Metal Slug Advance GBA Review

For everything it did right, the Neo Geo Pocket never really got a proper "Metal Slug" game. While the two entries on the 8-bit portable were more than satisfying, the hardware limitations really hindered the feel the series was known for. Now, thanks to somewhat powerful GBA hardware, "Metal Slug" finally goes portable with very few sacrifices.

Here's a rare portable title that captures the essence, playability, and sheer fun factor of the home console version it's trying to copy. This is not a port, but an entirely new experience, one that works amazingly well on the small screen. The gameplay remains the same with a one-man army blasting away at an onslaught of enemy characters that never seems to stop coming. The only major deletion is the two-player mode, but things would likely get crowded very quickly on such a small screen.

The title of the game comes from the various vehicles one can pilot. These are strewn about in the levels and once inside, you pretty much become an unstoppable force until the enemy can counter with something equally as powerful. There are surprisingly few options in this regard for this on-the-go version, but they still add variety and some spectacular moments of destruction.

New and completely unique to the GBA cart are E-Cards. These are in game collectables featuring various items and characters from the game. There are 100 in all buried within the game and you'll have to stray pretty far off course if you want them all. Making things even more difficult is that when you die, you lose whatever cards you have collected in that stage.

Granted, staying alive is a bit easier here. Instead of the series rather harsh one-hit kills, the two lead characters can usually sustain four hits before going down. Some weapons will finish the player off quicker, but it makes the game far less frustrating for first timers or those who just can't handle the Neo Geo versions. Continuing is also far more forgiving as you start on the same screen died on (that's assuming you keep playing; turn the system off and you start at the beginning of the stage). A final service from SNK is the merciful auto-fire button, something that makes the originals downright painful to play without.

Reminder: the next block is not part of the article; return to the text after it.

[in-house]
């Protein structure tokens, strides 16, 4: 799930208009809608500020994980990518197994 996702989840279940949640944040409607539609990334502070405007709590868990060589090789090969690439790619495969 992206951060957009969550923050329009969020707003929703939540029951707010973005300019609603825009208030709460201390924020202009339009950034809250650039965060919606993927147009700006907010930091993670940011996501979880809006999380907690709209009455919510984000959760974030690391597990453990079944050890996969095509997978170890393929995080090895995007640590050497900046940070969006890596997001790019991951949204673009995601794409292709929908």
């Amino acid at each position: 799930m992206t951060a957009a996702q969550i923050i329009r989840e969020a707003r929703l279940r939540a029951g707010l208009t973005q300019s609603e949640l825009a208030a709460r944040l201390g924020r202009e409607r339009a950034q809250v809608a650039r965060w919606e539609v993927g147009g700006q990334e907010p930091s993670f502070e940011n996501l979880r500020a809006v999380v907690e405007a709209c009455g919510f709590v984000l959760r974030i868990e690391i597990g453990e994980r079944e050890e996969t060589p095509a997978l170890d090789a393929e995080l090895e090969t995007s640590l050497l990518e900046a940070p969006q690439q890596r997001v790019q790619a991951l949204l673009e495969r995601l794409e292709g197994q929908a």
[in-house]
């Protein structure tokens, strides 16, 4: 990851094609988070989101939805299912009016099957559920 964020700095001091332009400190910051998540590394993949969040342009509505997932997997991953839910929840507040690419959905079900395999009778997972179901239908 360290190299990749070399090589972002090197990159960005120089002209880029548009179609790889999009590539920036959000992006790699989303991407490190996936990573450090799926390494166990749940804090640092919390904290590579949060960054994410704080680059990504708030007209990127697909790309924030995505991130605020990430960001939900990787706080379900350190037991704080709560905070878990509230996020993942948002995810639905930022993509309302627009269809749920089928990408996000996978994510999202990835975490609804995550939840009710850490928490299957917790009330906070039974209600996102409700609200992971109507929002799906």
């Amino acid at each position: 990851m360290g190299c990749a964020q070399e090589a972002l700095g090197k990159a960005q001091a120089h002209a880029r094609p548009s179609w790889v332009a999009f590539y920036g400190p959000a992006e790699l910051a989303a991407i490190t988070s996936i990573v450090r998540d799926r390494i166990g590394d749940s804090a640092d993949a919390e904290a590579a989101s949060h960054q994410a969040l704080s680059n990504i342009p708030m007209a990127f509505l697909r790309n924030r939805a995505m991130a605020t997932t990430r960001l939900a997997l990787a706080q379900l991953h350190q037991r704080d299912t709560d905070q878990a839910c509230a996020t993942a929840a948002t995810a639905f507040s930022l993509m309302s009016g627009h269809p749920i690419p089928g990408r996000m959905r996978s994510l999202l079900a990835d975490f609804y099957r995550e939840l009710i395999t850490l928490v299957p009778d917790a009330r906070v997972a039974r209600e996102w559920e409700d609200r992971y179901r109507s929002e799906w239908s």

Though all of these features are nice, it can't make up for such short length. Only five standard stages are packed into this cart, a ridiculously short number anyway they are presented. Sure, there are plenty of secret stages to be found; some people just like to breeze through their games. These gamers will be shocked when the credits start to roll after the final (and absolutely brutal) boss battle. Why not just include an extra stage or two and cut down on the hard to find secret areas?

That nearly trademarked look this series is known for has been perfectly translated here. There are no fancy scaling or rotation effects here; the game doesn't need them. This is art in motion, plain and simple. These are intricately detailed sprites down to the last detail and splendid animation gives the game life. It's a real shame the blood has been cut, but it's hardly something that effects gameplay.

The same can be said for the music that blares through the meager speaker of the console. The classic theme is of course present along with all the priceless screams of dying adversaries. Gunfire can be a bit annoying to listen to (especially the standard issue handgun), but it's usually taking a backseat to the other sounds of battles being fought anyway.

Though there are some who may disagree, this is the best game to play for those who do not have experience with the series. No, it's not the best (not by a long shot), but the easier difficulty level combined with the short length provide an excellent glimpse into what these games have been throwing at gamers since 1996. It's better designed than the Neo Geo Pocket versions, it looks fantastic, and most importantly, it's incredibly fun to play.

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